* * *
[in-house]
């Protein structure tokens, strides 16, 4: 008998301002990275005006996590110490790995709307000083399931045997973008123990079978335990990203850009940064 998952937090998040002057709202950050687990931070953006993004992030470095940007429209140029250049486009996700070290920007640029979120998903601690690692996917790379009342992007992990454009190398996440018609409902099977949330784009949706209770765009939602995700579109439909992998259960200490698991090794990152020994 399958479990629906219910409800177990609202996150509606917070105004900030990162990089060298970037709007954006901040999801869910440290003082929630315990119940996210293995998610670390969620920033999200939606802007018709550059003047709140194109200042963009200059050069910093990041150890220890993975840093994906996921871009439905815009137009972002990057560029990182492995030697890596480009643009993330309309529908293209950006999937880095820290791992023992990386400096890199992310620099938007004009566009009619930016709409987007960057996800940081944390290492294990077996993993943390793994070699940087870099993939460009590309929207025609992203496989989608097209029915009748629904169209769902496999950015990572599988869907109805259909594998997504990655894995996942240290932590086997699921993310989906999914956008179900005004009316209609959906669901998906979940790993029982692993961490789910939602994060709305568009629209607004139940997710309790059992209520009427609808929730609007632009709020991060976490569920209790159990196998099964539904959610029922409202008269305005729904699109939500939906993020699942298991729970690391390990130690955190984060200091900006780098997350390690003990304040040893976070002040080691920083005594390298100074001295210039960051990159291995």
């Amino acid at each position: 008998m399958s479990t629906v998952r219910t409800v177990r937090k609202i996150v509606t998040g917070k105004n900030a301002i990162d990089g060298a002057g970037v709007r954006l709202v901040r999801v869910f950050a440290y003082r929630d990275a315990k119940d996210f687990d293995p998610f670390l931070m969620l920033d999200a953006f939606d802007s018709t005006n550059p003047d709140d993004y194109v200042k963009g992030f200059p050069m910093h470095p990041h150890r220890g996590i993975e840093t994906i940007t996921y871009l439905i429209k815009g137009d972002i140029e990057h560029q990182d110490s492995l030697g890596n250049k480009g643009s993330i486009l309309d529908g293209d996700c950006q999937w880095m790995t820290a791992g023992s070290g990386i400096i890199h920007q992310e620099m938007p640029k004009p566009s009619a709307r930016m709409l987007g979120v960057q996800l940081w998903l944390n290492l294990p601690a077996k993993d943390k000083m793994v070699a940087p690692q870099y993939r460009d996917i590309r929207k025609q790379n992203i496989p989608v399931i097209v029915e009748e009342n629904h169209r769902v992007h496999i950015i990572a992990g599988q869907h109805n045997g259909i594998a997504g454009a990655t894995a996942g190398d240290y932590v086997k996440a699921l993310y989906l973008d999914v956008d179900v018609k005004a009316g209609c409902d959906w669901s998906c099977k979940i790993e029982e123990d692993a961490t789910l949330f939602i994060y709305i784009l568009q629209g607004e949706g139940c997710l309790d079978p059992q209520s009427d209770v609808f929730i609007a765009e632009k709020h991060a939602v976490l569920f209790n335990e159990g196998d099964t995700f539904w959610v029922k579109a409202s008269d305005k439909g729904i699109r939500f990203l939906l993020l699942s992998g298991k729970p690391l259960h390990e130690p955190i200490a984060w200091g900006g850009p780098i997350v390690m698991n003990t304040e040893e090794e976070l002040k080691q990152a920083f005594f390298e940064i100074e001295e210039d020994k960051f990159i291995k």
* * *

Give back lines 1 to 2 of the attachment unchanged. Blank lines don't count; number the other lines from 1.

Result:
[in-house]
């Protein structure tokens, strides 16, 4: 008998301002990275005006996590110490790995709307000083399931045997973008123990079978335990990203850009940064 998952937090998040002057709202950050687990931070953006993004992030470095940007429209140029250049486009996700070290920007640029979120998903601690690692996917790379009342992007992990454009190398996440018609409902099977949330784009949706209770765009939602995700579109439909992998259960200490698991090794990152020994 399958479990629906219910409800177990609202996150509606917070105004900030990162990089060298970037709007954006901040999801869910440290003082929630315990119940996210293995998610670390969620920033999200939606802007018709550059003047709140194109200042963009200059050069910093990041150890220890993975840093994906996921871009439905815009137009972002990057560029990182492995030697890596480009643009993330309309529908293209950006999937880095820290791992023992990386400096890199992310620099938007004009566009009619930016709409987007960057996800940081944390290492294990077996993993943390793994070699940087870099993939460009590309929207025609992203496989989608097209029915009748629904169209769902496999950015990572599988869907109805259909594998997504990655894995996942240290932590086997699921993310989906999914956008179900005004009316209609959906669901998906979940790993029982692993961490789910939602994060709305568009629209607004139940997710309790059992209520009427609808929730609007632009709020991060976490569920209790159990196998099964539904959610029922409202008269305005729904699109939500939906993020699942298991729970690391390990130690955190984060200091900006780098997350390690003990304040040893976070002040080691920083005594390298100074001295210039960051990159291995």